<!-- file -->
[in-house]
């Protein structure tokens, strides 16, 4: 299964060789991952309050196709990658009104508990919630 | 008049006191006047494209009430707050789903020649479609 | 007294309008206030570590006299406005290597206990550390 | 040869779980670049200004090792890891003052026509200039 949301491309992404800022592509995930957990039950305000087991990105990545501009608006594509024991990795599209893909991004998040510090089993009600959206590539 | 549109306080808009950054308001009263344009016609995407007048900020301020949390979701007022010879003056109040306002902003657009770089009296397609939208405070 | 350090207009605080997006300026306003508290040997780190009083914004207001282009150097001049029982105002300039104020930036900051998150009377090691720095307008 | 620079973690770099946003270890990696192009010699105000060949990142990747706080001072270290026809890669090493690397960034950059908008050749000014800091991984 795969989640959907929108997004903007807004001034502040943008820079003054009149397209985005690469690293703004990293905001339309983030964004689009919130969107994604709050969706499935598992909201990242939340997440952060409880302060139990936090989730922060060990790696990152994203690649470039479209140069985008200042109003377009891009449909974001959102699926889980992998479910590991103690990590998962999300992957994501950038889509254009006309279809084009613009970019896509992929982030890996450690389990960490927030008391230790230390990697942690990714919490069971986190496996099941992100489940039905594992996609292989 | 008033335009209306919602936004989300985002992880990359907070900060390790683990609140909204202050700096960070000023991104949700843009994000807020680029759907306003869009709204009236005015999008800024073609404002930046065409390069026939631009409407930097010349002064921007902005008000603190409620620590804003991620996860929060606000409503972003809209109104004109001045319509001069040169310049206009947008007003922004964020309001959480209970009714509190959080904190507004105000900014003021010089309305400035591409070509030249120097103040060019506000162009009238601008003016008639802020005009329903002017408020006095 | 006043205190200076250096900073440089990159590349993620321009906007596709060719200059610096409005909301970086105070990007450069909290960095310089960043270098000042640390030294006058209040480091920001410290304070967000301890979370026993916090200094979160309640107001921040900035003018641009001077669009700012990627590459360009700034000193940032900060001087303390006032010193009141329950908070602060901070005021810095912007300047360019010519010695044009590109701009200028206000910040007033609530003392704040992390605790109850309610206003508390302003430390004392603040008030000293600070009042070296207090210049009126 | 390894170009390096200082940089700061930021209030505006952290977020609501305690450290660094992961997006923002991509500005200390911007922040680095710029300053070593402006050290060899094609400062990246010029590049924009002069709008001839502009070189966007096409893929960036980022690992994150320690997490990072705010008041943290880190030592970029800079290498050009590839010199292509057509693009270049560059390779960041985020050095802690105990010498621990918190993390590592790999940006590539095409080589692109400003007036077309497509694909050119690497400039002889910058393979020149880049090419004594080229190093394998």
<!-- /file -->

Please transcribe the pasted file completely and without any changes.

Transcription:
[in-house]
């Protein structure tokens, strides 16, 4: 299964060789991952309050196709990658009104508990919630 | 008049006191006047494209009430707050789903020649479609 | 007294309008206030570590006299406005290597206990550390 | 040869779980670049200004090792890891003052026509200039 949301491309992404800022592509995930957990039950305000087991990105990545501009608006594509024991990795599209893909991004998040510090089993009600959206590539 | 549109306080808009950054308001009263344009016609995407007048900020301020949390979701007022010879003056109040306002902003657009770089009296397609939208405070 | 350090207009605080997006300026306003508290040997780190009083914004207001282009150097001049029982105002300039104020930036900051998150009377090691720095307008 | 620079973690770099946003270890990696192009010699105000060949990142990747706080001072270290026809890669090493690397960034950059908008050749000014800091991984 795969989640959907929108997004903007807004001034502040943008820079003054009149397209985005690469690293703004990293905001339309983030964004689009919130969107994604709050969706499935598992909201990242939340997440952060409880302060139990936090989730922060060990790696990152994203690649470039479209140069985008200042109003377009891009449909974001959102699926889980992998479910590991103690990590998962999300992957994501950038889509254009006309279809084009613009970019896509992929982030890996450690389990960490927030008391230790230390990697942690990714919490069971986190496996099941992100489940039905594992996609292989 | 008033335009209306919602936004989300985002992880990359907070900060390790683990609140909204202050700096960070000023991104949700843009994000807020680029759907306003869009709204009236005015999008800024073609404002930046065409390069026939631009409407930097010349002064921007902005008000603190409620620590804003991620996860929060606000409503972003809209109104004109001045319509001069040169310049206009947008007003922004964020309001959480209970009714509190959080904190507004105000900014003021010089309305400035591409070509030249120097103040060019506000162009009238601008003016008639802020005009329903002017408020006095 | 006043205190200076250096900073440089990159590349993620321009906007596709060719200059610096409005909301970086105070990007450069909290960095310089960043270098000042640390030294006058209040480091920001410290304070967000301890979370026993916090200094979160309640107001921040900035003018641009001077669009700012990627590459360009700034000193940032900060001087303390006032010193009141329950908070602060901070005021810095912007300047360019010519010695044009590109701009200028206000910040007033609530003392704040992390605790109850309610206003508390302003430390004392603040008030000293600070009042070296207090210049009126 | 390894170009390096200082940089700061930021209030505006952290977020609501305690450290660094992961997006923002991509500005200390911007922040680095710029300053070593402006050290060899094609400062990246010029590049924009002069709008001839502009070189966007096409893929960036980022690992994150320690997490990072705010008041943290880190030592970029800079290498050009590839010199292509057509693009270049560059390779960041985020050095802690105990010498621990918190993390590592790999940006590539095409080589692109400003007036077309497509694909050119690497400039002889910058393979020149880049090419004594080229190093394998």